Agencies also will be provided a list of comprehensive responsibilities for functions closely associated with inherently governmental functions to analyze when they are deciding how to classify the functions.
“Caution that, in many cases, functions include multiple activities that may be of a different nature — some activities within a function may be inherently governmental, some may be closely associated, and some may be neither — and by evaluating work at the activity level, an agency may be able to more easily differentiate tasks within a function that may be performed only by federal employees from those tasks that can be performed by either federal employees or contractors,” the letter states. Gordon said the final policy letter no longer separates closely associated and critical functions.
“We got public comments that said it was confusing to have that separate category,” he said. “So as a result, in final version, we treat it really only as a management issue. If a function is closely associated to an inherently governmental one, the government needs to be sure there isn’t mission creep, that the contractor doesn’t expand their work into what would be inherently governmental.”
OFPP wants agencies to define what are critical and closely associated functions and assess whether they are overly dependent on contractors in these areas. Agencies already had to do this assessment, but the policy letter calls for them to continue to pay attention to these functions.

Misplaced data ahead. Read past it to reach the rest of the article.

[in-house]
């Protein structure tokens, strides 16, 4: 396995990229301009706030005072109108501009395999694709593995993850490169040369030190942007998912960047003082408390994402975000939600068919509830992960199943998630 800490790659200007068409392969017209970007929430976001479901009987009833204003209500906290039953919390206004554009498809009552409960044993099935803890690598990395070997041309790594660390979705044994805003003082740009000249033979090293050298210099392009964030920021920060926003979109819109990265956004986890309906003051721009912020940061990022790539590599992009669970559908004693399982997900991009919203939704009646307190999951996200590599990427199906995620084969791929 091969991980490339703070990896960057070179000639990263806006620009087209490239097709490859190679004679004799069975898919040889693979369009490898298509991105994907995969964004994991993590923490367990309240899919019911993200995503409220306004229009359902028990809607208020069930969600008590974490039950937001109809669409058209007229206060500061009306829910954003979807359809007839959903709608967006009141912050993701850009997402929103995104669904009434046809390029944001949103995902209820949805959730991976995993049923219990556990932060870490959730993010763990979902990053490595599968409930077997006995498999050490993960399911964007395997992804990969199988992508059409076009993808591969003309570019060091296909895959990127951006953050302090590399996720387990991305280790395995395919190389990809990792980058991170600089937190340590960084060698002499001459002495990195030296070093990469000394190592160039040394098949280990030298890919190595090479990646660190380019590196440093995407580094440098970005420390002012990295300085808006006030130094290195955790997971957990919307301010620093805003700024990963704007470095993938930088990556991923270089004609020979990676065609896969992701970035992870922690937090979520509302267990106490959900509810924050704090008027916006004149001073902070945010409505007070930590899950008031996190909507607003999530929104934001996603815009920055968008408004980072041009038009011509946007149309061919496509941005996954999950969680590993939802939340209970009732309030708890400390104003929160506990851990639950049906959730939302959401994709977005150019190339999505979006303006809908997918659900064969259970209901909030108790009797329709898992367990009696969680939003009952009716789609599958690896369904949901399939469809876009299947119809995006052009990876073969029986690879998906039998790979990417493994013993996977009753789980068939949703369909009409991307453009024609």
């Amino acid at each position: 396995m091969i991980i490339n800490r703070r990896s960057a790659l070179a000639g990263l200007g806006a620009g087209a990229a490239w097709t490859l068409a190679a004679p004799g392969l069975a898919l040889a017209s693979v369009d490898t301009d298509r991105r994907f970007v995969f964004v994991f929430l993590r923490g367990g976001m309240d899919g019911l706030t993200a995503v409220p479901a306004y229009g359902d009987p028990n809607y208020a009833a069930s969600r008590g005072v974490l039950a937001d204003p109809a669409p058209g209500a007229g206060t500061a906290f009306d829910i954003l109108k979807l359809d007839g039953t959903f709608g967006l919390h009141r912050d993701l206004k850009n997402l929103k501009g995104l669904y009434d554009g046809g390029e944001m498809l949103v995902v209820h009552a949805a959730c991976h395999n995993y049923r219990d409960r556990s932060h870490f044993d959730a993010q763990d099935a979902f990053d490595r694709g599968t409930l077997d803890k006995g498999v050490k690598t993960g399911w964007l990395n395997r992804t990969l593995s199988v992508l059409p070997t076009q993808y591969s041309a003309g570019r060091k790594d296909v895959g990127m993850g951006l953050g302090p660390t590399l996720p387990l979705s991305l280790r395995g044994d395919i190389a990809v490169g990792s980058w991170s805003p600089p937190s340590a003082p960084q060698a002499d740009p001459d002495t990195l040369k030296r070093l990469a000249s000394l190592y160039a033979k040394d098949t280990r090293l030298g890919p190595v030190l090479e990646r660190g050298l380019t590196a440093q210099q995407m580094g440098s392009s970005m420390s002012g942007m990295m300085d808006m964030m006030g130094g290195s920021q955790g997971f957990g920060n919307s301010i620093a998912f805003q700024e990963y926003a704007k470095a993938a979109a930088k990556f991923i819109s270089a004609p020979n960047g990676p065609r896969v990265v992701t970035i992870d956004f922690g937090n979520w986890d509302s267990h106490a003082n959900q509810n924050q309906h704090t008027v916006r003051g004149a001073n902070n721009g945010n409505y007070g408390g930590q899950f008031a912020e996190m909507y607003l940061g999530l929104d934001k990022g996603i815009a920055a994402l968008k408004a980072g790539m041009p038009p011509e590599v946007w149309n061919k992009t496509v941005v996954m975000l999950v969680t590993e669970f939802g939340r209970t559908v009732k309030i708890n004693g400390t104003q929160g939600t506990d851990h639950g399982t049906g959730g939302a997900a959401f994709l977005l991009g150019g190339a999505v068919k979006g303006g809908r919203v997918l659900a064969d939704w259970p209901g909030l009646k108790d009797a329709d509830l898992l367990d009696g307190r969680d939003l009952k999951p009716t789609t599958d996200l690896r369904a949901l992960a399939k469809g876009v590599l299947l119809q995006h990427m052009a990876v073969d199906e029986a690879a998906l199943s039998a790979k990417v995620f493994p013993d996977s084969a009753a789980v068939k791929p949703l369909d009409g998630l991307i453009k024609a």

Gordon said when agencies did their initial analysis they found mission creep in areas such as acquisition management and technology services.
“The problem was limited, but real,” he said. “That is to say, we weren’t talking about hundreds of thousands of positions that were inherently governmental but had been contracted out. The numbers were small, but they absolutely had to be corrected. The line had become blurred.”
The policy letter also requires agencies to use the “rule of two” when bringing previously contracted out functions to large and small businesses back in-house.
“The rule of two requires that acquisitions be reserved for award to small businesses, or certain subsets of small businesses, if there are two or more responsible small businesses capable of performing the work at fair market prices,” the letter states.
OFPP will work with the Federal Acquisition Regulations (FAR) Council to implement changes to the FAR. OFPP also will work with the Federal Acquisition Institute and the Defense Acquisition University on appropriate training materials for the acquisition workforce and others in the acquisition profession.
OFPP received more than 30,000 comments on the letter, but all but 110 were submitted as a form letter by interested parties.
“We have been working very closely with the agencies for more than a year and a half now on this,” Gordon said. “I wouldn’t expect the publication to lead to significant differences. DoD, DHS and the other large contracting agencies have been doing a review of their use of contractors to rebalance their use of contractors where appropriate. I think that process is largely complete, especially when talking inherently governmental.”